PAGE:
The regular Diet session has been extended for 42 days through July 31. On Wednesday, when the extension was approved, the Lower House voted unanimously to accept a request from the Tokyo District Court to issue an arrest warrant for legislator Muneo Suzuki. And later the same day, public prosecutors in Tokyo arrested him on bribery charges.

Suzuki’s arrest marked the climax of a session plagued by a series of corruption scandals involving not only Suzuki but also a few other legislators. Earlier this year, former Liberal Democratic Party Secretary General Koichi Kato and Upper House President Yutaka Inoue both resigned from the Diet.

The scandals aside, the extended session has a lot of work to do. The agenda includes bills on health insurance reform, postal service deregulation, personal data protection and response to military emergencies. Stalemate continues in the discussion of these key measures, although the budget-related health bill — which the ruling parties have rammed through a Lower House committee — is considered almost certain to pass. Still, it faces strong resistance from the opposition camp.

In addition, the opposition is demanding a clarification of the Defense Agency report on its controversial compilation of lists of personal details about people who have requested documents from the agency under the Freedom of Information Law. So there will be twists and turns before the Diet resumes full-dress deliberations.

It is likely that the health bill and the postal deregulation package — a showcase for Prime Minister Junichiro Koizumi’s structural reform plans — will be enacted this session. But passage of the bills on personal data protection and military emergencies appear difficult because the public is highly critical of these measures.

The current Diet session, which has been racked by a spate of corruption scandals since Makiko Tanaka was fired as foreign minister in late January, so far has a bad track record. This has also tarnished the public image of the Koizumi administration.

The Diet’s poor showing also reflects the fact that the economic situation in Japan has hardly improved, despite the government’s optimistic pronouncements and forecasts. There remain vague anxieties at home and persistent concerns abroad about Japan’s economic and fiscal problems.

August and September, following the close of the extended session at the end of July, are looming as critical months for the government and the ruling parties. The view is now gaining ground in the government and the LDP that the Cabinet and party executives should be reshuffled in this period to revive public sentiment and change the image of the Koizumi administration.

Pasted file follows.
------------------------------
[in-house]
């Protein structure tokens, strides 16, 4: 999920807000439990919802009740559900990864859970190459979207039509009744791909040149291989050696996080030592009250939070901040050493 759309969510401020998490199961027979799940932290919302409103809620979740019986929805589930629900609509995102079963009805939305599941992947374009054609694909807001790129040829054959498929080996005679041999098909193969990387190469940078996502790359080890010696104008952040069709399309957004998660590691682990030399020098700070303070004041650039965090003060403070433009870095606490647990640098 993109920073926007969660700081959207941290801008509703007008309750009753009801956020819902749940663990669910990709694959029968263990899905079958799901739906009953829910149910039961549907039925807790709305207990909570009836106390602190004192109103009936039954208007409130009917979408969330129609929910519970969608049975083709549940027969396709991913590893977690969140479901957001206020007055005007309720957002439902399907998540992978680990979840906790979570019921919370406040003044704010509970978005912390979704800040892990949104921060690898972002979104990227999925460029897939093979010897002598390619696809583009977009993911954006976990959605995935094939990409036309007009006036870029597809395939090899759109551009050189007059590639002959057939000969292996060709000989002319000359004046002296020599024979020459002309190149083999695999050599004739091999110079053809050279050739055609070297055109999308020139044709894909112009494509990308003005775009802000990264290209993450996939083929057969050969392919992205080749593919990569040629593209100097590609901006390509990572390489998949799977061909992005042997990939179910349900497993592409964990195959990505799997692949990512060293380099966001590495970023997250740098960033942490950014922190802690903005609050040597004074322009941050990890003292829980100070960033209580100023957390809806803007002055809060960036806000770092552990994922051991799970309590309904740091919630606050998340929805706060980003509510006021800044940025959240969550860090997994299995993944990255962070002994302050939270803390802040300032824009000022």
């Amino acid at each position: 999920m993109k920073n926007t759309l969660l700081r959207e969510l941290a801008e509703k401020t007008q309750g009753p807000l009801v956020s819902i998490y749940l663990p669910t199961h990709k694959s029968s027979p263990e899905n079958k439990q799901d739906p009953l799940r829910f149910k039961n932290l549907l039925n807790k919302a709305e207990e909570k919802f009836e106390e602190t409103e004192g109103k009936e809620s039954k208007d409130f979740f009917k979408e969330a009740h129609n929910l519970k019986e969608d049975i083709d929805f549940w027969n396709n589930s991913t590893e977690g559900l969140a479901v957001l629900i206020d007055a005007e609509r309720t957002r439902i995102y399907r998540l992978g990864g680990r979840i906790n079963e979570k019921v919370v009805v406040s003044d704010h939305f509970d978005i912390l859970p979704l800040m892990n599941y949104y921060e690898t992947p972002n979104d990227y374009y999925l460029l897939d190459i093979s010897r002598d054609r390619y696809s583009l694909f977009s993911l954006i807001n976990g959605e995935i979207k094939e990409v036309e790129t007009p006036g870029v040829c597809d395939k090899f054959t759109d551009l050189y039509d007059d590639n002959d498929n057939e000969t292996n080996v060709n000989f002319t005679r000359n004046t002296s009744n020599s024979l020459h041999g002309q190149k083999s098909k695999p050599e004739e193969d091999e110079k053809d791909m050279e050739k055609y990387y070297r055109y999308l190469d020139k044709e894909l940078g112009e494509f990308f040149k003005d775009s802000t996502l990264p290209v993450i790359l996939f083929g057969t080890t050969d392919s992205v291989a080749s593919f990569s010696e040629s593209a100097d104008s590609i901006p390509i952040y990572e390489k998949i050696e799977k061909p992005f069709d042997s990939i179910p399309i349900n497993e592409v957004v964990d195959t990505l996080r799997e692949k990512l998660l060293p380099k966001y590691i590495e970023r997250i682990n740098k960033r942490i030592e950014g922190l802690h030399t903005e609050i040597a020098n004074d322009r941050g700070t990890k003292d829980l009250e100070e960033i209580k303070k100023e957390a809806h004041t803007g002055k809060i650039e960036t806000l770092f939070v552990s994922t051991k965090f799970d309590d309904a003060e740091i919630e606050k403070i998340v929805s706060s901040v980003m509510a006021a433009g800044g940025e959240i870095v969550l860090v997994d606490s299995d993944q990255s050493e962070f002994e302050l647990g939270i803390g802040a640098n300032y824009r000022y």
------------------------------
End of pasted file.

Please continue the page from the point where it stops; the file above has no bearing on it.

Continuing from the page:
The central figure in a looming LDP leadership reshuffle is Secretary General Taku Yamasaki, whose affair with a woman hit headlines recently. His exit, if it happens, will deal a further blow to Koizumi, who came into office in April last year on the strength of the “YKK” alliance (Yamasaki, Koizumi and Kato). Kato, who fell in disgrace this spring, is no longer a member of the alliance.

Koizumi himself has taken a beating in opinion polls. His public approval ratings, which stayed around 80 percent before he dismissed popular Tanaka, have since dropped by nearly 50 percent. So the odds are stacked heavily against both Koizumi and Yamasaki, but they seem to have no choice but to carry on.

Also looming large is the struggle between LDP groups that support the Koizumi reforms and opponents. Koizumi, who swept to power on a wave of popularity more than a year ago, continues to put up a “one-man show,” but this administration has failed to work as an effective team.

Earlier in the administration Chief Cabinet Secretary Yasuo Fukuda projected a strong presence. Now, however, there is talk that this administration has no “command post.” There is even speculation inside the LDP that Fukuda may be looking to take over from Koizumi.

Some outside the party say that Tokyo Gov. Shintaro Ishihara is setting his sights on a campaign to succeed Koizumi. But the prevailing view is that there is no sure-fire replacement for Koizumi, despite his falling popularity. Nevertheless, the political situation in Japan is likely to enter a turbulent period from July to September.

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